Decision Making in Marketing

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Lecture 1

Question 1 = Assume you would like to subscribe to ‘Time’ magazine * internet only subscription
* print only subscription
* print and internet subscription

= context question
* Choices are made in a context
* Everything is relative , without context choices (in absolute terms) mean nothing * We compare jobs with jobs, wines with wines, lovers with lovers

Question 2 = Anchoring and adjustment
When was Atilla defeated by estimation.
Question 3 = Mental Accounting (Thaler)
Losing your movie ticket while having no receipt, will you buy one again? Losing money = different mental account

Question 4 = Availability Heuristic
Which disease causes more deaths? (breath cancer vs respiratory infection)(car accidents vs diabetes)

Question 5a: Firm Statistics
Which group of companies has the largest total revenues?

Question 5b= conjunction fallacy
Is linda more likely to be a bank teller or a bank teller and in a feminist group(Linda is 31 year old, single, outspoken and very bright. She majored in philosophy. As a student, she was deeply concerned with issues of discrimination and social justice, and also participated in anti-nuclear demonstration.)

Question 5 = Representative Heuristics
* People answer a question about an object by considering how much the object is a prototype (representative) of the category

People judge the probability of a hypothesis by considering how much the hypothesis resembles (is representative for) available data

Prospect theory (k&T, 1979)
The theory describes the decision processes in two stages: editing and evaluation. During editing, outcomes of the decision are ordered following certain heuristic. In particular, people decide which outcomes they see as identical, set a reference point and then consider lesser outcomes as losses and greater ones as gains. In the following evaluation phase, people behave as if they would compute a value (utility), based on the potential outcomes and their respective probabilities, and then choose the alternative having a higher utility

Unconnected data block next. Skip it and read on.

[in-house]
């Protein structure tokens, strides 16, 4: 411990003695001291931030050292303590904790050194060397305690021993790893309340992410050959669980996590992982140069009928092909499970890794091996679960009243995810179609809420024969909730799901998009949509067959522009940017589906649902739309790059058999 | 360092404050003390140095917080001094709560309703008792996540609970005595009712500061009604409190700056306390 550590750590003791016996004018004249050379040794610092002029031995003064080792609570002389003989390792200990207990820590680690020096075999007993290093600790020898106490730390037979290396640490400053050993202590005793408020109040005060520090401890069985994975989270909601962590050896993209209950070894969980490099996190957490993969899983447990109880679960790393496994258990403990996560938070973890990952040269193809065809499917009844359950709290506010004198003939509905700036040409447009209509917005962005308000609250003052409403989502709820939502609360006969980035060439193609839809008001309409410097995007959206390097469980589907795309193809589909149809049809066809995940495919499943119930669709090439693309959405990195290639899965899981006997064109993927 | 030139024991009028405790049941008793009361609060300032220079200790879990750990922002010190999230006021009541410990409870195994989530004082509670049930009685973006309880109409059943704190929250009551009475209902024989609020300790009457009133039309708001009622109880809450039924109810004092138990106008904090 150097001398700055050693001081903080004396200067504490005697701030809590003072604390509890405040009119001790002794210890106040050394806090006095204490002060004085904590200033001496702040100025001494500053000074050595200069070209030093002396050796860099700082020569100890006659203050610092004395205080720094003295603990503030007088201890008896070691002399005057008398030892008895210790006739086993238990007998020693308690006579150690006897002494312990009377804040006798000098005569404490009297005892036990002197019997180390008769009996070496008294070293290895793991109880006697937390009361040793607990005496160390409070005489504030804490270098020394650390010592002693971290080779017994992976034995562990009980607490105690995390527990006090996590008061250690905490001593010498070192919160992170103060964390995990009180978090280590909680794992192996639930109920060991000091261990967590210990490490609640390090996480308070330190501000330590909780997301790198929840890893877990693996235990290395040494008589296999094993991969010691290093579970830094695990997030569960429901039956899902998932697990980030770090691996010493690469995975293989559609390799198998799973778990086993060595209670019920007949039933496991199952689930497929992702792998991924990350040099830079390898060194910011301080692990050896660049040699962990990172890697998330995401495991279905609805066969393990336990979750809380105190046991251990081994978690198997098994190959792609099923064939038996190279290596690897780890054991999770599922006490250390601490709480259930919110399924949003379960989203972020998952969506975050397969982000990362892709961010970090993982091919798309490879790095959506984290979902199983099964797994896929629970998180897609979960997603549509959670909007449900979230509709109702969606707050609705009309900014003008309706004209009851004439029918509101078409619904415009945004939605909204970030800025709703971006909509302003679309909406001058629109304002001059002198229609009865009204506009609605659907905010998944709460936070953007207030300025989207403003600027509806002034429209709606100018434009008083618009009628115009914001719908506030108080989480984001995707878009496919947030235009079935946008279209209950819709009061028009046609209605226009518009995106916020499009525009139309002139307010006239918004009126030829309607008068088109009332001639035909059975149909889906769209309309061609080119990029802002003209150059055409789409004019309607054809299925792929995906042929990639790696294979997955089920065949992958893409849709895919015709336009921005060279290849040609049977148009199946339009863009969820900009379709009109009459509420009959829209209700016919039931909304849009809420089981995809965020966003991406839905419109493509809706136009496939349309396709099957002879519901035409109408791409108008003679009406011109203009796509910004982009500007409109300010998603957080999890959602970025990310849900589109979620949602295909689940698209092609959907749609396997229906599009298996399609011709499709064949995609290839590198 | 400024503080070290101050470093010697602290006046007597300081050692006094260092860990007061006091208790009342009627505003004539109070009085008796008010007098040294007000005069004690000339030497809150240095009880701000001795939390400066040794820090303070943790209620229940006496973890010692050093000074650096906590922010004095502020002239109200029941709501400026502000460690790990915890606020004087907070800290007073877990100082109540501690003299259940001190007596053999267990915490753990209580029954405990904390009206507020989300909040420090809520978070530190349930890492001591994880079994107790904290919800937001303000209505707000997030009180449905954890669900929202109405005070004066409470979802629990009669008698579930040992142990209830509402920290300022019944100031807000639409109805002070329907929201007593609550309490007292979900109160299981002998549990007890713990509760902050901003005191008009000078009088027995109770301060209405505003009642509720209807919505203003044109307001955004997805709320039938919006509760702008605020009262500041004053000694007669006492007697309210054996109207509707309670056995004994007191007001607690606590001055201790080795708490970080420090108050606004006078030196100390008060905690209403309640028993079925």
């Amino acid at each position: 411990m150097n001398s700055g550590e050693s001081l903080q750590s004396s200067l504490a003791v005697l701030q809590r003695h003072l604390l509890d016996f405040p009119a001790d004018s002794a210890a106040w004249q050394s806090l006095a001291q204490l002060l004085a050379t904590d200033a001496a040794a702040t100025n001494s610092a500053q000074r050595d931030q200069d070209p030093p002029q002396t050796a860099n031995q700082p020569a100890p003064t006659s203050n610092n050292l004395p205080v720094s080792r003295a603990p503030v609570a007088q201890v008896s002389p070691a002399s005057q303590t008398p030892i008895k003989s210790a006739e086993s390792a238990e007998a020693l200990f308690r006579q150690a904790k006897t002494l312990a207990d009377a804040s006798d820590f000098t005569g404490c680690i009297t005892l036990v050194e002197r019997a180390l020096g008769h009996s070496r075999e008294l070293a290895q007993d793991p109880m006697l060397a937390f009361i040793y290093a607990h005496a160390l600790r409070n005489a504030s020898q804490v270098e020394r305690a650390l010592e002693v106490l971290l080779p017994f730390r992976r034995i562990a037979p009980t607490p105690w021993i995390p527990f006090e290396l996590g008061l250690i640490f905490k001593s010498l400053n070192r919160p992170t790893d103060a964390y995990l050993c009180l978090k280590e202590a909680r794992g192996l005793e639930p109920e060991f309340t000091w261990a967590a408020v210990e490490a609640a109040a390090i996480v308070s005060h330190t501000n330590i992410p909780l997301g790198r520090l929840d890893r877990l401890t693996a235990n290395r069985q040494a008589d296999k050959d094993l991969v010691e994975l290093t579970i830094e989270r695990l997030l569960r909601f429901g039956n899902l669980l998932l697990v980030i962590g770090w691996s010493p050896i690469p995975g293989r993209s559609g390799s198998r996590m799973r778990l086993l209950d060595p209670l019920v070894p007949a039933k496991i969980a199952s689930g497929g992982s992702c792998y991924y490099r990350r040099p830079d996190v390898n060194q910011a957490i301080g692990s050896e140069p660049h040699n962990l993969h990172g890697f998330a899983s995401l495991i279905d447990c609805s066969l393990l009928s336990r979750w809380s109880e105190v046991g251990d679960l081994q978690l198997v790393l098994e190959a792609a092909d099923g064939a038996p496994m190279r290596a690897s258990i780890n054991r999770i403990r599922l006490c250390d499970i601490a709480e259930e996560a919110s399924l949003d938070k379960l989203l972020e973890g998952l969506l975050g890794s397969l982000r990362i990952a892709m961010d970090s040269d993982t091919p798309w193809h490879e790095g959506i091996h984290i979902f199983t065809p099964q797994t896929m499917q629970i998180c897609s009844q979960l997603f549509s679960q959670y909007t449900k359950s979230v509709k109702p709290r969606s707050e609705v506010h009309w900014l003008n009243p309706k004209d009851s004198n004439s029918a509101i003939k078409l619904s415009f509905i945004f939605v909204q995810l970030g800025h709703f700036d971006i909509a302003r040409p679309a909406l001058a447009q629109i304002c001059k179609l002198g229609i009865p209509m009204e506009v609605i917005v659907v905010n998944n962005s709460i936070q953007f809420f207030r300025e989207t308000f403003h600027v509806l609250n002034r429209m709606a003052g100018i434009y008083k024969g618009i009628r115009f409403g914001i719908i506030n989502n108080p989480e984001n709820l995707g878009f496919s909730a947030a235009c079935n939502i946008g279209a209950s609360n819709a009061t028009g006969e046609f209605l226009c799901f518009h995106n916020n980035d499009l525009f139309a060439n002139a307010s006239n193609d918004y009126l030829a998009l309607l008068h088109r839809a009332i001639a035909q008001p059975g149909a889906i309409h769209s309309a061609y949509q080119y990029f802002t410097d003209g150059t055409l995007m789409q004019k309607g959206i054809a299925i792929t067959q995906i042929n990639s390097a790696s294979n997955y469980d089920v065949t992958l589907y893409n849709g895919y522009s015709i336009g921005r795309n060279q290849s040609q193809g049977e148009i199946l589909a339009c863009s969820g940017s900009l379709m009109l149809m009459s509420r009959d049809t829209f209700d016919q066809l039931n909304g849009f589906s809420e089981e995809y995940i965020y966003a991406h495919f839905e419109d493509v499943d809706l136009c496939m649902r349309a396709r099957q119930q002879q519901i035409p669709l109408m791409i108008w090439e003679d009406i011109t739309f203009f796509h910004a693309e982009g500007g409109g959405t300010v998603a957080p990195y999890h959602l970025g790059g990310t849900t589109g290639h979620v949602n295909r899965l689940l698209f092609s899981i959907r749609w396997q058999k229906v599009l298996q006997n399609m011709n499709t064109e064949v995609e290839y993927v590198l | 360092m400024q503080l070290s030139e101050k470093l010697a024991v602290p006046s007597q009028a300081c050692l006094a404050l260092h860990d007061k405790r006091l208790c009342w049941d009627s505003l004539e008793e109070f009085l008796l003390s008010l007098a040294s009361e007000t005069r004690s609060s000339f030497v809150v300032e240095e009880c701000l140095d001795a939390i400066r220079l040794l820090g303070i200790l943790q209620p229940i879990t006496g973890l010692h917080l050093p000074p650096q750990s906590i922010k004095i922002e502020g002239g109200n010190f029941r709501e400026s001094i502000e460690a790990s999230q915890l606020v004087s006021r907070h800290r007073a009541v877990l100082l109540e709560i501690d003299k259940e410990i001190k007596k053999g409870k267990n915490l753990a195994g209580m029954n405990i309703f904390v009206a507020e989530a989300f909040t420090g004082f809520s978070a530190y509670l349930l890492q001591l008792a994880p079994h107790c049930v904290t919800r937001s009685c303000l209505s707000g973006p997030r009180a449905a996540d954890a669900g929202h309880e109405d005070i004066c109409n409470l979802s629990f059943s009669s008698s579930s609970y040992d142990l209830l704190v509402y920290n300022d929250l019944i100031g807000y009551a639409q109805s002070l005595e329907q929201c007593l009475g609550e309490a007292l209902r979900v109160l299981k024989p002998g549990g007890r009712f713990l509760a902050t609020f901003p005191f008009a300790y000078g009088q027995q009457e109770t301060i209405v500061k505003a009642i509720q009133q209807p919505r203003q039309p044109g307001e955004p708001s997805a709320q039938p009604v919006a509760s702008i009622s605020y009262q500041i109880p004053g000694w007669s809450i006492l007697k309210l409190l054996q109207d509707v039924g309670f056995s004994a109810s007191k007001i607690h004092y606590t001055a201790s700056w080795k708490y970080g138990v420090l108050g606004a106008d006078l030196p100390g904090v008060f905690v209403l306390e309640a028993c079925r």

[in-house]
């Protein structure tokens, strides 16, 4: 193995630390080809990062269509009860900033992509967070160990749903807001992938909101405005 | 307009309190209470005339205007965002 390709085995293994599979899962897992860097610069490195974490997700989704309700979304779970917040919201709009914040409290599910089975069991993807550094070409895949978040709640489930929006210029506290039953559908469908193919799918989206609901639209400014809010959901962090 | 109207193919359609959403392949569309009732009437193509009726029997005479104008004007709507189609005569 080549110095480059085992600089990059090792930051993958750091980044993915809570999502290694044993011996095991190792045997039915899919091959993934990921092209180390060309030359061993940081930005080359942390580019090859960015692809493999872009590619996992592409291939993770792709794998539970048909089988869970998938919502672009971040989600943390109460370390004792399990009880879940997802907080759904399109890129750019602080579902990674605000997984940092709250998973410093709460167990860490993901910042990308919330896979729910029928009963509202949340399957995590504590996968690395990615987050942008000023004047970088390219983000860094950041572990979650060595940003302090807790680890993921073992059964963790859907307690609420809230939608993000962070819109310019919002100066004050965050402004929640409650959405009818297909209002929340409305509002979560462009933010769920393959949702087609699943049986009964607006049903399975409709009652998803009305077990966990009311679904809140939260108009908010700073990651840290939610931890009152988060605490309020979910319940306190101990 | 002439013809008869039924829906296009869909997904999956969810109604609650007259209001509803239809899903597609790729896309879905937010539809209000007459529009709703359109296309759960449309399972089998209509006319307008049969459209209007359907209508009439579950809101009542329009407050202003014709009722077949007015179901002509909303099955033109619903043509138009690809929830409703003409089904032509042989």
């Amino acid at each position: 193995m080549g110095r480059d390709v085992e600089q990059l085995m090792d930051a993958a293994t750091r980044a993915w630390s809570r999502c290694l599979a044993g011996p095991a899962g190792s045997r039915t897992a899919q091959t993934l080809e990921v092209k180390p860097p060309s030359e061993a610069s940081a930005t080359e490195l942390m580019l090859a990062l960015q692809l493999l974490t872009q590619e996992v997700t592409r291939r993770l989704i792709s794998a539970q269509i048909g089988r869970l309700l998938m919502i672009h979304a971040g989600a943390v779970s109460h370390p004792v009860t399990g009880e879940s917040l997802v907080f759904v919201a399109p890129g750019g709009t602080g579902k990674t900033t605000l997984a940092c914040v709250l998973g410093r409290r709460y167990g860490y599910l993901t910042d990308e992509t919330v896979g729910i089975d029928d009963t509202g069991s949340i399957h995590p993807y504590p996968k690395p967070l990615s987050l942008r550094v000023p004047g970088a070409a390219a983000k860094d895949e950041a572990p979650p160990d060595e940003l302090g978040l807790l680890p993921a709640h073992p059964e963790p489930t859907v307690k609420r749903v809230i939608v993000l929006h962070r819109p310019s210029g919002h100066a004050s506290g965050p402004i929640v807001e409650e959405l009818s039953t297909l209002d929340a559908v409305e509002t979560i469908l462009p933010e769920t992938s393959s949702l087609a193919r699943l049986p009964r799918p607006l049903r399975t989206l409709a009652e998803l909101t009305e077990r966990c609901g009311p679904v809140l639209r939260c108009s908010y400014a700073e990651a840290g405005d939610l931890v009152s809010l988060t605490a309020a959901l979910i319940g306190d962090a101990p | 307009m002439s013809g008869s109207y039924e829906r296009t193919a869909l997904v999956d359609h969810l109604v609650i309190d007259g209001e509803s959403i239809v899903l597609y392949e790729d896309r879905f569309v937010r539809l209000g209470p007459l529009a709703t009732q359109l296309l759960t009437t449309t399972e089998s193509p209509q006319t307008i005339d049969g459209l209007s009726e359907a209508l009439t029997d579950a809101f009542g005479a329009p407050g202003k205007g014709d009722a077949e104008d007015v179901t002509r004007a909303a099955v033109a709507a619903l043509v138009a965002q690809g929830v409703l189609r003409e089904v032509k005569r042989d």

Heuristics & Biases: Definition
* Bounded rationality: individuals have to make decisions under constraints - Limited knowledge/information
– Time pressure
* Limited cognitive resources (attention, computatio n, memory) * Limited motivation

* People use cognitive shortcuts, intuitive rules to come up with likelihood judgments, with little mental effort and awareness

* May be efficient in some situations but lead to systematic errors and biases in others

* Biases:

– deviations from the true or objective value

* Violations of the basic laws of probability (Linda example)

Heuristics & Biases in Judgment

* Availability: Events are judged more likely to the extent that they are vivid or easily recalled "if you can think of it, it must be important * Anchoring: the common human tendency to rely too heavily on the first piece of information offered (the "anchor") when making decisions Estimation is often a process of anchoring on a salient number and adjusting up or down ; but Adjustments are typically insufficient and the estimation is biased toward the anchor. * Representativeness: The probability that object A belongs to class B depends on the degree to which A resembles B * Mental Accounting: People keep track of their expenses in different mental accounts and budgets. * Prospect Theory: Losses appear larger than gains

* Context Effect: Choices are made in a context. Everything is relative, without context choices (in absolute terms) mean nothing

Why are people often not rational?
1. Limited cognitive capacities and abilities
2. Emotions and feelings
3. Social influences
4. Cultural influences

This (ir)rationality is
1. Systematic, we repeat it over and over...
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